Rise in eurozone debt 'will cancel out money saved by spending cuts'
Ireland's rising cost of borrowing is a threat to the belt- tightening steps taken by the Government, An Bord Snip author Dr Colm McCarthy said.
The interest rate on Irish bonds was 5.6pc yesterday, almost 3pc higher than German bonds. That higher rate adds to the cost of the State's borrowing every time the National Treasury Management Agency raises money.
Speaking to Reuters yesterday, Dr McCarthy said: "The big problem for Ireland right now is what's happening in the eurozone sovereign-debt market." He said if rates remained above 5pc "it makes things very challenging".
"On the ultimate exchequer cost of the banking collapse, we don't really know what it's going to be yet. It's clear it's going to be sizeable," Dr McCarthy said.
Meanwhile, the French government will abolish a further €3.5bn in corporate and personal tax breaks next year, as it increases efforts to reduce the budget deficit.
The €13.2bn that France plans to reap in extra tax revenues is more than German fiscal correction of around €11bn, and equivalent to the VAT increase announced in the UK budget.
Prime Minister Francois Fillon told reporters: "There are countries cutting civil-service pay, firing public workers, raising the value-added tax. We are trying to avoid austerity."
He did not mention the UK budget -- or that similar conditions are being imposed on Greece by eurozone states.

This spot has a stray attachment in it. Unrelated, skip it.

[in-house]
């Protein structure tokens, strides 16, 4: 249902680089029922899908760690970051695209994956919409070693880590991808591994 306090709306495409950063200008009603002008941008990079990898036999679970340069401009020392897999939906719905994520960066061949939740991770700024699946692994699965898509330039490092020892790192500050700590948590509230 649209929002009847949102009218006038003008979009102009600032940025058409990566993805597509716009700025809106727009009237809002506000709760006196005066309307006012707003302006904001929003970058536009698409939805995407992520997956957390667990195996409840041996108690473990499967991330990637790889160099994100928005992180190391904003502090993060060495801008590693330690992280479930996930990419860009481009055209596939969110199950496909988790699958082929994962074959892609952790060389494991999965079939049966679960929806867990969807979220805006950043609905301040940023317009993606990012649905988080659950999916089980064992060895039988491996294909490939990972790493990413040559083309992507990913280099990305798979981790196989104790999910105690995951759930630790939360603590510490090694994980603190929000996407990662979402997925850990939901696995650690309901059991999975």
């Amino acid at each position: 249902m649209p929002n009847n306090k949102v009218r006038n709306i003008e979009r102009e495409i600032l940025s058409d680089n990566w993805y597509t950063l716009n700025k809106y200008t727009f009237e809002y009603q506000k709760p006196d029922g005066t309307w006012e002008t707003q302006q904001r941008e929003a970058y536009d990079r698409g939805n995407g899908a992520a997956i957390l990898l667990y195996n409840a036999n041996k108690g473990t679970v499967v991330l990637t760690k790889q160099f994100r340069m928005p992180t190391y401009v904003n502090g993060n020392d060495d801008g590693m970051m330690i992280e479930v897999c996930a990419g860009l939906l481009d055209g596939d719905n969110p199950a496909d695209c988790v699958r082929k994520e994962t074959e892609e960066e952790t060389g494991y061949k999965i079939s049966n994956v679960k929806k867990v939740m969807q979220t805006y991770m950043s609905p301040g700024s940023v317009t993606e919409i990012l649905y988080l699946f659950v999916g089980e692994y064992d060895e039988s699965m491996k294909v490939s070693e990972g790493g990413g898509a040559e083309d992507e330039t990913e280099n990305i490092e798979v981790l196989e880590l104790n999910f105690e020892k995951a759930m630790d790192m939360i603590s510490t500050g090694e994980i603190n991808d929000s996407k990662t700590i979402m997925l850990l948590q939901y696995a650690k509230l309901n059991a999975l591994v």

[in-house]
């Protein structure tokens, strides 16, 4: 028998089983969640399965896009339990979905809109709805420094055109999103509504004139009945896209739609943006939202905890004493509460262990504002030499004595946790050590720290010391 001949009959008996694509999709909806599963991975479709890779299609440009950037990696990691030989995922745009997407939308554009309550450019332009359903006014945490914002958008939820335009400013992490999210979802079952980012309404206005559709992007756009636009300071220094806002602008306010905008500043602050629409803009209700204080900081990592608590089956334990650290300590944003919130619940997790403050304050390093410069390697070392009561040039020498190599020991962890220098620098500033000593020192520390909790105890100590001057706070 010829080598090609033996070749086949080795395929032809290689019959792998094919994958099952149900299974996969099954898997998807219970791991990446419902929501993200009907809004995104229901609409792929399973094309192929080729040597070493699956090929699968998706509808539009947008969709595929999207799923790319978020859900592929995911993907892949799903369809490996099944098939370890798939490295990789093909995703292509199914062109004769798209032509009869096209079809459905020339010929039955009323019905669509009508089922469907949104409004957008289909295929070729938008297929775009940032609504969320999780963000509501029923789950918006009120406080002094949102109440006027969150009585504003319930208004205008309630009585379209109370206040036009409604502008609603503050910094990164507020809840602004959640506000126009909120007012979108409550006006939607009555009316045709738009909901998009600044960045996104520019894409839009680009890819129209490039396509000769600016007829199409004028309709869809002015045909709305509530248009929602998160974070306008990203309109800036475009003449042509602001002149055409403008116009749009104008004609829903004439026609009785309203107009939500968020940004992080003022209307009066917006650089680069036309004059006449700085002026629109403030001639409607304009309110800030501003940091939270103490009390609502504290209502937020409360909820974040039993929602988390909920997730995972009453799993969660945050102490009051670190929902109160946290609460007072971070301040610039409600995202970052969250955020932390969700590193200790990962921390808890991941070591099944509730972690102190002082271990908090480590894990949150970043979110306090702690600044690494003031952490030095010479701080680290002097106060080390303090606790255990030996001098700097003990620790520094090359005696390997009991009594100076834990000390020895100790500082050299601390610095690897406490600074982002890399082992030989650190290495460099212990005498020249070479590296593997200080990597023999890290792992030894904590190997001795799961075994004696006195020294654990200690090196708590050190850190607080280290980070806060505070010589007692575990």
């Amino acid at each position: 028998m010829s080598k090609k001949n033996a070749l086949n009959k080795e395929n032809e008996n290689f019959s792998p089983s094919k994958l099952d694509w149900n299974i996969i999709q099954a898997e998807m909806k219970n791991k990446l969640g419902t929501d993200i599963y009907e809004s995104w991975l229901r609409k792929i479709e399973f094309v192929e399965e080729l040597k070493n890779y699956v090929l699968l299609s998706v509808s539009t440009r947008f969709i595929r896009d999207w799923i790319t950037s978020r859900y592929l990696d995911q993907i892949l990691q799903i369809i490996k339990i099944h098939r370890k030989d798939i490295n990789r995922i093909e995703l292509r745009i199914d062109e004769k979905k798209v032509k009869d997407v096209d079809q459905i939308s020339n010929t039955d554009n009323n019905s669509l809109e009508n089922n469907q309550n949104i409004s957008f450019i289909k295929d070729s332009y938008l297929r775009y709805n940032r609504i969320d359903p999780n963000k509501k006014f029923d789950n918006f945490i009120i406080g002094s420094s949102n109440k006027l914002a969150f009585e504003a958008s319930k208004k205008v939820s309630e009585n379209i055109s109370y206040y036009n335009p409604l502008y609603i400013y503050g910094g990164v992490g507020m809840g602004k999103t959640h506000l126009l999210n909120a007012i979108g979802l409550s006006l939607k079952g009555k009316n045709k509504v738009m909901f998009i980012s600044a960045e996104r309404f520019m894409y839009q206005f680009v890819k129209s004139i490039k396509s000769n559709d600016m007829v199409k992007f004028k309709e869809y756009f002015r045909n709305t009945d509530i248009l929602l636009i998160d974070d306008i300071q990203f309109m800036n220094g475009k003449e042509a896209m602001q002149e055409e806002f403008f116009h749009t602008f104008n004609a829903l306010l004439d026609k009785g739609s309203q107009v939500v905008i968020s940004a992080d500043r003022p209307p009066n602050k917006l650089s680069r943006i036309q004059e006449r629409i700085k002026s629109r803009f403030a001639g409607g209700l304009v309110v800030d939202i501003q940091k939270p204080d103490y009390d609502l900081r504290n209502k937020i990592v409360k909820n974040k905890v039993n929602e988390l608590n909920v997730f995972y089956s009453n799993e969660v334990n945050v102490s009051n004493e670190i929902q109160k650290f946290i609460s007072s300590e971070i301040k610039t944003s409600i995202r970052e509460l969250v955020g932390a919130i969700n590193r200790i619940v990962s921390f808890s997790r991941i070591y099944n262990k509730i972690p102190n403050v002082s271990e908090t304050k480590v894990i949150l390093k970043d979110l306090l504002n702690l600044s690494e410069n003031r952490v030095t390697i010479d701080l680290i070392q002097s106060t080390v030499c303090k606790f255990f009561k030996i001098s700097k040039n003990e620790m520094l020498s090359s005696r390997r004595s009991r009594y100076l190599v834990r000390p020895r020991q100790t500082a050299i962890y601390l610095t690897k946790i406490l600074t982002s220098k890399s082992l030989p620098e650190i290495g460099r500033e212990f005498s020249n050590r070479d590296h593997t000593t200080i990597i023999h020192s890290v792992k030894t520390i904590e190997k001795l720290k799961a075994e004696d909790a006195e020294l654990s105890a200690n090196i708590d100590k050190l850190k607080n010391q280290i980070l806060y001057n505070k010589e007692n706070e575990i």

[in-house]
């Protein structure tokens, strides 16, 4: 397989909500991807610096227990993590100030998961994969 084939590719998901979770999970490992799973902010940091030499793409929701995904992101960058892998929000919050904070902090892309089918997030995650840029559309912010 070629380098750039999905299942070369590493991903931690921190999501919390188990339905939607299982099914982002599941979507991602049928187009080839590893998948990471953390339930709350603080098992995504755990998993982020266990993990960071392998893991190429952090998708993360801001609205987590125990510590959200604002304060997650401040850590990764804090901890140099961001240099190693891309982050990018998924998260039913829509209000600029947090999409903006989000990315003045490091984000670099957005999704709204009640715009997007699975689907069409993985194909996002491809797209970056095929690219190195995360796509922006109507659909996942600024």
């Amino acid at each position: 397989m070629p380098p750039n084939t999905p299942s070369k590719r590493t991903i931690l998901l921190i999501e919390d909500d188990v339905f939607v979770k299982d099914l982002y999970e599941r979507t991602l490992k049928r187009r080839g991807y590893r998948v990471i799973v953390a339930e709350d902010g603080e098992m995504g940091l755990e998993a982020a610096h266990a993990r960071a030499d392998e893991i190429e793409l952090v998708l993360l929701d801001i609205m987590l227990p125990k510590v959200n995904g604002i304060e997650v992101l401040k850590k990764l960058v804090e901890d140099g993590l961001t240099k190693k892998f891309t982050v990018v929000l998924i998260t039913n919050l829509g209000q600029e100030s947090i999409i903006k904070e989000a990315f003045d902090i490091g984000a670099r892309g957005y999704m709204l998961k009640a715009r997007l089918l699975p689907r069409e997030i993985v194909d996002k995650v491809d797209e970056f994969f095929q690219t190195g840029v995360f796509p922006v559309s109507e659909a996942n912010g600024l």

But Mr Fillon said further measures might follow if growth falls below forecasts. His government plans to cut France's public deficit by €40bn, to 6pc of GDP, next year.
The scale of budget correction in France and elsewhere is a measure of the seriousness of the eurozone debt crisis, which has seen financial markets shun the borrowing needs of the governments and banks of several countries, including Ireland.
Yesterday, the Bank of England said the sovereign debt crisis had increased the risk of instability in the UK financial system, and banks needed to raise capital to guard against shocks. While British banks have less exposure to the sovereign debt of Greece, Spain, Portugal and Ireland than other big nations, they have an indirect exposure through loans to German and French borrowers, it said.
Commercial real estate -- in which there has been major Irish investment -- is particularly exposed.